From The Update: An Unexpected Fight—Local UFC Star & His Grandmother Battle ALS Together

It has been a busy few months for Joaquin Buckley, who Saturday night was a winner in his latest UFC fight to push his record to 13-4. But as he recently shared with us in the latest edition of The Update newsletter, his most important role is that of caregiver to his grandmother Peggy Brooks, who was diagnosed with ALS in 2017. Here is their story:

You wouldn’t know just by looking at 27-year old UFC Knockout of the Year Winner Joaquin Buckley that he’s facing challenges brought on by a neurodegenerative disease. Though he’s not the one experiencing symptoms, his life was forever altered when his grandmother was diagnosed with ALS in 2017.

For Buckley’s entire life his grandmother, Peggy Brooks, had taken care of him—but with her diagnosis, it became his turn to take on the role as caregiver. While this is an extremely difficult job for anyone, Buckley did not hesitate to fight another battle: this time, for his beloved grandmother.

Buckley explains that while the person playing the role of caregiver has changed, the nature of their relationship remains the same. “We laugh together, love together and get frustrated together, just like we always have,” he says.

While Buckley humbly disagrees that he is a public figure, he understands that he’s in a position to speak out about ALS. Like many others, he was in the dark about ALS prior to his grandmother’s diagnosis and had to learn quickly. He speaks out about the impact of the disease because most people would never know that he is dealing with the hardships of ALS. “You never know what someone is going through,” he acknowledges.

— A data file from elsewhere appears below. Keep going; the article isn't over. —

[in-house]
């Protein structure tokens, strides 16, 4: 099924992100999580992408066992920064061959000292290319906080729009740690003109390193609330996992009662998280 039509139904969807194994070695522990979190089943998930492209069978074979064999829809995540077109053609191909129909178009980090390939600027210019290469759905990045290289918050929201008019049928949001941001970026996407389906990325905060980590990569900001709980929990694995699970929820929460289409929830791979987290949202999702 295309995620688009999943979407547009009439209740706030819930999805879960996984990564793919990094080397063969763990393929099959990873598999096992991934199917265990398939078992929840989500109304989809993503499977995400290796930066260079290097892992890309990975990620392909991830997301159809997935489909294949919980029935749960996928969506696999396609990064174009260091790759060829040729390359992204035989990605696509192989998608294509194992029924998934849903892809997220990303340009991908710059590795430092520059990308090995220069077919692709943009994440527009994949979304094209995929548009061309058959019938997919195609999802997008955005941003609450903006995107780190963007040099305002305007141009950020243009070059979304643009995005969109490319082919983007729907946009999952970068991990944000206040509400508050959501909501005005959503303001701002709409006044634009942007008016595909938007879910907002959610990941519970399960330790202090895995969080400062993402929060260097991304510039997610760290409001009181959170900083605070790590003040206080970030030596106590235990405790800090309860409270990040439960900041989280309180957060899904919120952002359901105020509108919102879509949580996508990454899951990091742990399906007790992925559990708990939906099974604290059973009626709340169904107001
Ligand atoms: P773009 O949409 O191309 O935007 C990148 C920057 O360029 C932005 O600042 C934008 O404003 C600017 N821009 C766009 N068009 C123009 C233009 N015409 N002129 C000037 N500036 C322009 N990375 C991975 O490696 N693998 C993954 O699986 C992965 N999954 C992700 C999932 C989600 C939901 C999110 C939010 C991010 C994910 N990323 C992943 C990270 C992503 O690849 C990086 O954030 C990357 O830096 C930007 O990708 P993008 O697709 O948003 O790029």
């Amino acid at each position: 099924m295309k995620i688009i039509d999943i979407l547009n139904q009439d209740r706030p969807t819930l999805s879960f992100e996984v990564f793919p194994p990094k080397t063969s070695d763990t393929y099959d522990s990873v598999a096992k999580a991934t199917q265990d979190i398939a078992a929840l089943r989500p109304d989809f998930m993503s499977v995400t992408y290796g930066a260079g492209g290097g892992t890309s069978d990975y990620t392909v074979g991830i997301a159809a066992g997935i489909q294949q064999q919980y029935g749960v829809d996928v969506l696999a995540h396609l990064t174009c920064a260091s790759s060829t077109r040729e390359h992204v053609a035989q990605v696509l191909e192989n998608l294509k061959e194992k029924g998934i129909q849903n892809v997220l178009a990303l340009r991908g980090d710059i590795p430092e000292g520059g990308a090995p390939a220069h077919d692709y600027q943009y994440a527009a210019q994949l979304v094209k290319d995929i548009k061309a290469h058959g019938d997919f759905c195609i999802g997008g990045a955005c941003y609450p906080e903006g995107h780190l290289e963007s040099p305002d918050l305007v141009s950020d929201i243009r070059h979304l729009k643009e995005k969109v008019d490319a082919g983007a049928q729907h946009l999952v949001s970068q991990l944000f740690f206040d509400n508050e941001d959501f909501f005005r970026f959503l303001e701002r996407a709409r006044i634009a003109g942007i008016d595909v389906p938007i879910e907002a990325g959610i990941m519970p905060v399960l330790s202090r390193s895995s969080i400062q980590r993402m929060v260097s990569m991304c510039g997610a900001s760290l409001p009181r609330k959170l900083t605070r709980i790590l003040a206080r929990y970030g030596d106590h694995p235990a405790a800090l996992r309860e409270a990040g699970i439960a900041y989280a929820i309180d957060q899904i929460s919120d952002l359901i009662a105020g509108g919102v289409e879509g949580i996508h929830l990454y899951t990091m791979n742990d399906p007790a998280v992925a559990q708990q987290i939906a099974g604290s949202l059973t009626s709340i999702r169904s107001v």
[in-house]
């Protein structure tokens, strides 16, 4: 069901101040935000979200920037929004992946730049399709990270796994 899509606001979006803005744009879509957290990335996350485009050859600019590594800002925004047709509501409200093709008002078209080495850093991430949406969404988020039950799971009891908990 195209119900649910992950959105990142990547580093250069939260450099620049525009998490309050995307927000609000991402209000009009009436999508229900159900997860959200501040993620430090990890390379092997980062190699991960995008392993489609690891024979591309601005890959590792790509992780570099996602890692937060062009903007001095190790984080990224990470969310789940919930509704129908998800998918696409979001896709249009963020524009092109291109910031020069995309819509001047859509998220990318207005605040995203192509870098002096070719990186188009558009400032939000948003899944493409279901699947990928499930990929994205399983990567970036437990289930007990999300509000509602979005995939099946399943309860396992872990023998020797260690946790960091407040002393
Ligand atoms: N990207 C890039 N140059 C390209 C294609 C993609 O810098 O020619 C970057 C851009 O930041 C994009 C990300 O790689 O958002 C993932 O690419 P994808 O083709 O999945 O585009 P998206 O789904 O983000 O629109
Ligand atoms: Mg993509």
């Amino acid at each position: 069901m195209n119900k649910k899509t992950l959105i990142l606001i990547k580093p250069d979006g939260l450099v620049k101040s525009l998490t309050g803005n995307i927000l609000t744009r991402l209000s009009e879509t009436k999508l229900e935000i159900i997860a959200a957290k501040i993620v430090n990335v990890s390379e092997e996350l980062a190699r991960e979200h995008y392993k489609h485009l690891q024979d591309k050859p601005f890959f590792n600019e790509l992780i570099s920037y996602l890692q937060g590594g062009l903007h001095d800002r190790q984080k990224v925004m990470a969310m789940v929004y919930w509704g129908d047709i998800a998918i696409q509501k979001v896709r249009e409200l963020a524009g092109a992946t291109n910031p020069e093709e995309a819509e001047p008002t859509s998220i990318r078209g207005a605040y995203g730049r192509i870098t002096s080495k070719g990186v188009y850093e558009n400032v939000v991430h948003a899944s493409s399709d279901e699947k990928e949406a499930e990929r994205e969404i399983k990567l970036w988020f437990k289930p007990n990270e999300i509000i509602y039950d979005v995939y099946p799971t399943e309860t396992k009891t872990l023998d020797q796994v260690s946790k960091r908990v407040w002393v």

Peggy Brooks with her grandson Joaquin Buckley

This is often the concern for those who are dealing with ALS; many feel as though they are alone in this fight, and it takes people like Buckley to normalize asking for help and seeking out support.

Luckily, in the case of Buckley and Brooks, there is no lack of support. Buckley receives an abundance of help from his family, girlfriend and the ALS Association St. Louis Regional Chapter. For example, for Christmas one year, Buckley was able to rent a lift that allowed his grandmother to put ornaments on the tree with him. Buckley notes it is things like this that make their experience with the Chapter particularly special.

To balance his professional career as an athlete with responsibilities as a full-time caregiver, Buckley and his family have created a tight schedule to make sure Brooks is always taken care of. While it takes many sacrifices, a support system can make all the difference.

While he describes his grandmother as, “the glue that held us together,” the whole family has rallied to help her—so much so that Brooks tells her family ALS does not stand for Amyotrophic Lateral Sclerosis but rather, “Abundance of Love and Support.” It’s an inspiring sentiment anyone can use to remember the importance of community.

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